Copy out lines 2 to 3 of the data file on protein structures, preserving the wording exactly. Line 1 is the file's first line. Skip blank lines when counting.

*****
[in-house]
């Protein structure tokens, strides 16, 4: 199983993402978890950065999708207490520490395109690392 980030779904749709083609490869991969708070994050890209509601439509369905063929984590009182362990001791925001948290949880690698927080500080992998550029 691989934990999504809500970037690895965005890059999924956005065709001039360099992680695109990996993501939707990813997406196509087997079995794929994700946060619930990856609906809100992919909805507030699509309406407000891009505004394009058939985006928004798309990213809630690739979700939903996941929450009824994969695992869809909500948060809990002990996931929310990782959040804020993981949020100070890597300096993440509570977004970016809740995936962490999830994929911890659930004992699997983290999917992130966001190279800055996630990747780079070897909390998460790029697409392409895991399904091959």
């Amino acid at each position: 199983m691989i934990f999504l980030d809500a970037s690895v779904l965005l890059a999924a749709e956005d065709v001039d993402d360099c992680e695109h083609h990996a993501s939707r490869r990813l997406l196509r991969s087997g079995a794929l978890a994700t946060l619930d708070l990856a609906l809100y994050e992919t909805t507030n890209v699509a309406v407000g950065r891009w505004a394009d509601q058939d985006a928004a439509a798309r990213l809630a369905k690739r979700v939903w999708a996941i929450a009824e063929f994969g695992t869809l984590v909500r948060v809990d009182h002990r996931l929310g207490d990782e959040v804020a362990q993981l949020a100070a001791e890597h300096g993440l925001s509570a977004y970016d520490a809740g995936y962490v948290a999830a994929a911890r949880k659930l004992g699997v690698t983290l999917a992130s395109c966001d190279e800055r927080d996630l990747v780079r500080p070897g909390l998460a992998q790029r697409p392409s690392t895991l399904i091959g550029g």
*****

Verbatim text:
């Protein structure tokens, strides 16, 4: 199983993402978890950065999708207490520490395109690392 980030779904749709083609490869991969708070994050890209509601439509369905063929984590009182362990001791925001948290949880690698927080500080992998550029 691989934990999504809500970037690895965005890059999924956005065709001039360099992680695109990996993501939707990813997406196509087997079995794929994700946060619930990856609906809100992919909805507030699509309406407000891009505004394009058939985006928004798309990213809630690739979700939903996941929450009824994969695992869809909500948060809990002990996931929310990782959040804020993981949020100070890597300096993440509570977004970016809740995936962490999830994929911890659930004992699997983290999917992130966001190279800055996630990747780079070897909390998460790029697409392409895991399904091959």
């Amino acid at each position: 199983m691989i934990f999504l980030d809500a970037s690895v779904l965005l890059a999924a749709e956005d065709v001039d993402d360099c992680e695109h083609h990996a993501s939707r490869r990813l997406l196509r991969s087997g079995a794929l978890a994700t946060l619930d708070l990856a609906l809100y994050e992919t909805t507030n890209v699509a309406v407000g950065r891009w505004a394009d509601q058939d985006a928004a439509a798309r990213l809630a369905k690739r979700v939903w999708a996941i929450a009824e063929f994969g695992t869809l984590v909500r948060v809990d009182h002990r996931l929310g207490d990782e959040v804020a362990q993981l949020a100070a001791e890597h300096g993440l925001s509570a977004y970016d520490a809740g995936y962490v948290a999830a994929a911890r949880k659930l004992g699997v690698t983290l999917a992130s395109c966001d190279e800055r927080d996630l990747v780079r500080p070897g909390l998460a992998q790029r697409p392409s690392t895991l399904i091959g550029g």